I thought this was a very interesting discussion, thank you. I’m not directly familiar with London and the UK, but I am familiar with North America, so a lot of my knowledge comes from New York and Chicago, and New York I imagine is similar to London. First, short of overthrowing the state and expropriating the bourgeoisie, I’m curious what sort of political transitional demands could be made, for example things like rent control. And I guess what I’d like is more of an explanation of the process that has been going on in the last 30-40 years. Because certainly New York, and I imagine it was the same for London, was a much more affordable city in the 1960s and 1970s than it has become, and the process of it becoming more unaffordable has accelerated. And it’s not the case that now we have capitalism and before we didn’t. Thus, even within capitalism there has been some relatively recent change over the last generation and I don’t quite understand it. I know that in a place like New York, which is not typical of the whole of the United States, obviously there’s financialisation and very wealthy people. However, most people who live in New York or London are not rich. At some level, you’d think this would affect the ability of capitalism to function. You still need workers to work in these cities and there’s a maximum amount they’re willing to pay in rent. And we know that in places like New York, the cost of housing has gotten so high that it’s affecting not only working-class and middle-class people but also people one would have thought were upper middle class, who are finding it impossible to buy what they expected they could buy.
I also wanted to ask one question about gentrification. One neighbourhood in Chicago that I’m familiar with is Pilsen, which is a working-class Mexican neighbourhood that has been rapidly gentrifying because of the supply of housing stock and because it’s convenient. Unsurprisingly, there’s a tension between the mostly white gentrifiers and the locals, which of course has a racial/ethnic component, but there’s also a clear division between the people who live there based on whether or not they own their house. If you own your house and you’re a Mexican person, then you tend to welcome the gentrifiers because they are raising the value of your property. Whereas if you’re renting, gentrification is just going to make it unaffordable for you to live there. Hence, there’s a kind of class divide within the same ethnic community. My question is, would you be in favour of policies which encourage more homeownership or would you consider those conservative policies?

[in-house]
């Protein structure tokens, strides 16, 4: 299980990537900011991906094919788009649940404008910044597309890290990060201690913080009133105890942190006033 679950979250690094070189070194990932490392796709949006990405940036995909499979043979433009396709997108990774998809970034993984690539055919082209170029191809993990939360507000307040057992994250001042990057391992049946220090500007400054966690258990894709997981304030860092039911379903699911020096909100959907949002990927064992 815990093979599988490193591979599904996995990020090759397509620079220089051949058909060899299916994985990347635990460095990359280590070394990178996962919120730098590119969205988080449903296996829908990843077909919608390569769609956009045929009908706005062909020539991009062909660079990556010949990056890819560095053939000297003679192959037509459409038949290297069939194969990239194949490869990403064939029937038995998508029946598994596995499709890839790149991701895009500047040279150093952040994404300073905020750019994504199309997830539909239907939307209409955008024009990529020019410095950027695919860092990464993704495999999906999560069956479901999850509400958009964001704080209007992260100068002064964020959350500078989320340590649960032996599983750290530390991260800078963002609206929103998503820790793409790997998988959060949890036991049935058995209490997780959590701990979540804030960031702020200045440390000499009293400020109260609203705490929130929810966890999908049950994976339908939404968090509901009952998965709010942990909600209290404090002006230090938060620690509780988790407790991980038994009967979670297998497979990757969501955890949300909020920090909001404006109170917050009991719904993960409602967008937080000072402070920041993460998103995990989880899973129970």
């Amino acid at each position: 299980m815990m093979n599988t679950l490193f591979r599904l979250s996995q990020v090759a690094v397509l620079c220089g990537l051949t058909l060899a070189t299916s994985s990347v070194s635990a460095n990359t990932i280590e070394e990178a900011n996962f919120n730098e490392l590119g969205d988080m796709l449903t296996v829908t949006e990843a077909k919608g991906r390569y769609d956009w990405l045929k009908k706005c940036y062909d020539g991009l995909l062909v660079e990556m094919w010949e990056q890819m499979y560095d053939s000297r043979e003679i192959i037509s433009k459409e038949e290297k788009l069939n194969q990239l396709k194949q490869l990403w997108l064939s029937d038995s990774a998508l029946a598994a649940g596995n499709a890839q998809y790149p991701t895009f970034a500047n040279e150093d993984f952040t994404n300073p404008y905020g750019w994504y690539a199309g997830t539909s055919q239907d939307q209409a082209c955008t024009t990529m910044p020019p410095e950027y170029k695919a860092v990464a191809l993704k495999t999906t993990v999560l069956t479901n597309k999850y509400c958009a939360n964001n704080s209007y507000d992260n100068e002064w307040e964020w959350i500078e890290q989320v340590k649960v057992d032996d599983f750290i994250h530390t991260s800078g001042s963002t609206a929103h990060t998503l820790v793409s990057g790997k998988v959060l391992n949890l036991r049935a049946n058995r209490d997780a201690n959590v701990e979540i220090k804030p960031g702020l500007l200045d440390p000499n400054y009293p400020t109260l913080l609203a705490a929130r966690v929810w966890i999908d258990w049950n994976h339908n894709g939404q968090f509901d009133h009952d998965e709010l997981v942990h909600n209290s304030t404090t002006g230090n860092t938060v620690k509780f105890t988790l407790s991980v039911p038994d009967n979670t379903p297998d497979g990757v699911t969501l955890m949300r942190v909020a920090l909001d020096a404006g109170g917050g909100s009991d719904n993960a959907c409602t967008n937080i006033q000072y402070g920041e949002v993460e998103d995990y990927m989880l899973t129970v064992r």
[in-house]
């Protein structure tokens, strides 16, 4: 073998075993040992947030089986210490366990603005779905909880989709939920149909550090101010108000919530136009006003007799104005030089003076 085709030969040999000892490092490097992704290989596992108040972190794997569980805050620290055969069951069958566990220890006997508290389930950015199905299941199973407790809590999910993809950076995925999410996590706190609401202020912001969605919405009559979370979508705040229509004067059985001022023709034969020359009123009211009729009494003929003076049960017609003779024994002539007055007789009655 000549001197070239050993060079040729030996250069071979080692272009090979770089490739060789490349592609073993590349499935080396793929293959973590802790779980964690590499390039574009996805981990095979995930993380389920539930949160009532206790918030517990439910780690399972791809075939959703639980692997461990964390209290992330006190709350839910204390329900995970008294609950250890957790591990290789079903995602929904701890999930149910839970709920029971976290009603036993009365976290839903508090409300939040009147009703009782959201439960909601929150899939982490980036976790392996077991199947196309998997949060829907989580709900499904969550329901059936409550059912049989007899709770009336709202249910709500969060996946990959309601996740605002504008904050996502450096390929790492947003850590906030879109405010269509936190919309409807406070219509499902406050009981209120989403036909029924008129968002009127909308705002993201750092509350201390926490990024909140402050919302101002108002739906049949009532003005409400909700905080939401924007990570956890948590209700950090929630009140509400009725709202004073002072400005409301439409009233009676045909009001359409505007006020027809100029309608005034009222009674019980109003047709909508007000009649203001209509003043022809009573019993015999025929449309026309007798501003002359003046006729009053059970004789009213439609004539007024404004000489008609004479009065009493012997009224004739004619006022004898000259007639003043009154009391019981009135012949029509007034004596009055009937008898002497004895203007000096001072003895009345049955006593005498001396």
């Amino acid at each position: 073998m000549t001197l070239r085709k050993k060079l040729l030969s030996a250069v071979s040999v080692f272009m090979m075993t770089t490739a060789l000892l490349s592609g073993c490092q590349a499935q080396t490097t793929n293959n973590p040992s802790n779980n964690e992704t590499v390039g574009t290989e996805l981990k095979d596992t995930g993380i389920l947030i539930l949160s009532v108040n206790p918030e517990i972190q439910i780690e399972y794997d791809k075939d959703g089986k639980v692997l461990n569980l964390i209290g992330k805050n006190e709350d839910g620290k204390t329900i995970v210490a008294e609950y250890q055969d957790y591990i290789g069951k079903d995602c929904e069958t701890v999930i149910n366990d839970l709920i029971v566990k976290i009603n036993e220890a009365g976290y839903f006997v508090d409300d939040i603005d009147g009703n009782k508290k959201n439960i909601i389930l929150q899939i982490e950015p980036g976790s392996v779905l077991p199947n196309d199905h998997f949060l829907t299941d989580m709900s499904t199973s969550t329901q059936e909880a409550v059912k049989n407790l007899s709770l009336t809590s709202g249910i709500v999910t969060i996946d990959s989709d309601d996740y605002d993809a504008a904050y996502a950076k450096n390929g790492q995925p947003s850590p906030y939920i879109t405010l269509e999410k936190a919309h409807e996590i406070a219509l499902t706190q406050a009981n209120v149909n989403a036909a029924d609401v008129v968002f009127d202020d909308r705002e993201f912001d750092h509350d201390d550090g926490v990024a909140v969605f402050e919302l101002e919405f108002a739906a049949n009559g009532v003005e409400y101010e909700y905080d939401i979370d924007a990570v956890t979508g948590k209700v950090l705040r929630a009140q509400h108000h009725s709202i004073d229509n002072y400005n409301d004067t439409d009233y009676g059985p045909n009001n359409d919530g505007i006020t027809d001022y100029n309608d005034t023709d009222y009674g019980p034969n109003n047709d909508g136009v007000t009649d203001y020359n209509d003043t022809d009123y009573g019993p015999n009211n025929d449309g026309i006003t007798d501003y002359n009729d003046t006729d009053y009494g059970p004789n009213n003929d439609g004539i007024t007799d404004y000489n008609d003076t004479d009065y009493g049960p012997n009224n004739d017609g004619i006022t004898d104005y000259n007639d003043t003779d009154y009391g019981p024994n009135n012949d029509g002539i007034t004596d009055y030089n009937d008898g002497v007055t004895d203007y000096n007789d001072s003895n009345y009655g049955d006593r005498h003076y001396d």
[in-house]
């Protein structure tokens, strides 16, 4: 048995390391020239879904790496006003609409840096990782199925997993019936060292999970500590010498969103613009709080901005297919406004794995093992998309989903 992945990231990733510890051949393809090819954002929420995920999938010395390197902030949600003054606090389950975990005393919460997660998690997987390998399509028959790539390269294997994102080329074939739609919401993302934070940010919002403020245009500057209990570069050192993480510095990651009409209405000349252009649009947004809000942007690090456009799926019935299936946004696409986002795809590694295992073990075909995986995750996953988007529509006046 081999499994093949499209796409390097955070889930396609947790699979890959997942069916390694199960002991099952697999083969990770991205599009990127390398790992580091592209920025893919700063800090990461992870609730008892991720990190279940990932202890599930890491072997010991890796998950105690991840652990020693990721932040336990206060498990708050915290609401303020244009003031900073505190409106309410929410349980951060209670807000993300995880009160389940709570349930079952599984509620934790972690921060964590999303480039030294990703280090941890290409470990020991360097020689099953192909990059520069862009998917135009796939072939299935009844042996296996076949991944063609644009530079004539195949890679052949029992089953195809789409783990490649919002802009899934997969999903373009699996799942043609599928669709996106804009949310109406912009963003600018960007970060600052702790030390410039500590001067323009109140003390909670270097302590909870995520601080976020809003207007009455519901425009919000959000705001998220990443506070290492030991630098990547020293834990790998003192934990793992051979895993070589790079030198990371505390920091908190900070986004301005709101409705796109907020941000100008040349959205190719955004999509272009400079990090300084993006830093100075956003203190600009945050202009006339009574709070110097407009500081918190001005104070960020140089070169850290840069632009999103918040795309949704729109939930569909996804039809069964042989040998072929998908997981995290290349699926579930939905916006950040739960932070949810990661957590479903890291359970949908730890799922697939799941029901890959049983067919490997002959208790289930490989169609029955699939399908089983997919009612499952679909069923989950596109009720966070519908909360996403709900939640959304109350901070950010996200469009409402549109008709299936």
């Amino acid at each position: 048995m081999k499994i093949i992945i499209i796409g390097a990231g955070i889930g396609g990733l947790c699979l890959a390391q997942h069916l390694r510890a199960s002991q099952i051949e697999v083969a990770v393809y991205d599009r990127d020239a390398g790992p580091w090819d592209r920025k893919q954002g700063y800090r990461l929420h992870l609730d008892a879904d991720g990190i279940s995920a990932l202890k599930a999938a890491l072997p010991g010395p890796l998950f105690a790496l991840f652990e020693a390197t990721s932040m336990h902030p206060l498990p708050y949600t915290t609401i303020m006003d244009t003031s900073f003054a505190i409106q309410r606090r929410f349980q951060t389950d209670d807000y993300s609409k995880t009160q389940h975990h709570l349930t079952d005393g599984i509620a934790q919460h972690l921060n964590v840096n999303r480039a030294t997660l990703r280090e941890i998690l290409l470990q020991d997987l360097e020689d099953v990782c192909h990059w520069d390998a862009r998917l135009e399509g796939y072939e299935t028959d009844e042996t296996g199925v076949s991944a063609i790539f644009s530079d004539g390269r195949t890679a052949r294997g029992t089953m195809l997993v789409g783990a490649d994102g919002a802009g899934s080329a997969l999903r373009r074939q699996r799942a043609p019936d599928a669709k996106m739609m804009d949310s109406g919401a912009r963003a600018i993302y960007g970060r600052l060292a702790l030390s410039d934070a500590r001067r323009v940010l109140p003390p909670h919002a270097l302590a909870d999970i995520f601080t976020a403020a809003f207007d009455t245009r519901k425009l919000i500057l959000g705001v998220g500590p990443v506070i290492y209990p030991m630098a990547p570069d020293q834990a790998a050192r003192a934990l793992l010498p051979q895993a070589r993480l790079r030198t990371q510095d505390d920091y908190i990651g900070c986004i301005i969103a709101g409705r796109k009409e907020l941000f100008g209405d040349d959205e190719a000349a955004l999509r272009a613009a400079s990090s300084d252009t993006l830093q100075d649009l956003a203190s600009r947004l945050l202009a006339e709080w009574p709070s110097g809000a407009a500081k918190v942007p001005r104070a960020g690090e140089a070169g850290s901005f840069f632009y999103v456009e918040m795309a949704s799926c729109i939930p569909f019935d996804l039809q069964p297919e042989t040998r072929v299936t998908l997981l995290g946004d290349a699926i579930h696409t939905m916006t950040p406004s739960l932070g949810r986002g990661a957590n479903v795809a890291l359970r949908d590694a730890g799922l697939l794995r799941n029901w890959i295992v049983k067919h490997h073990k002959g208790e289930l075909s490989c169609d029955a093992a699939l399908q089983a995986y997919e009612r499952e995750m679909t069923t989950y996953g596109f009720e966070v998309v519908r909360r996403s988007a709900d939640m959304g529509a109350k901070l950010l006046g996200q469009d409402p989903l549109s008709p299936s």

SE: In Engels’s text about the housing question, he starts off by saying that this is nothing new for the working classes – that they always lived in appalling housing conditions. What makes it new (he’s talking about the 1870s) is that it is now going to affect the middle classes. And that’s kind of what you’re referring to now, that things are getting so bad that cities are almost becoming places where people can’t live and work. They are becoming investments for international capital. [Audience: ‘Doesn’t that create problems for the capitalists?’] I think it does. We went to a conference in New York which had people from Canada, from Paris, from New York, and from London. And we know that similar things are going on in Australia. So, we were eager to distinguish between what is clearly a global phenomenon within capitalism affecting major cities and what makes London particular. We got a sense from talking to people at the conference that London is further along in this particular housing crisis. The New York speaker said that most of the issues about social housing there were about how to refurbish and maintain it, how to stop more bloody stuff from falling down because maintenance has been withheld from it. They haven’t got to the point where we are now in London, which is not about gentrification at all. I think that what is happening to London at the moment has nothing to do with gentrification. What is happening to London at the moment is social cleansing. These are not gentrified neighbourhoods. These are ones that are simply being cleared out, and what is being built there is not housing. In my talk I called them properties because they’re not housing.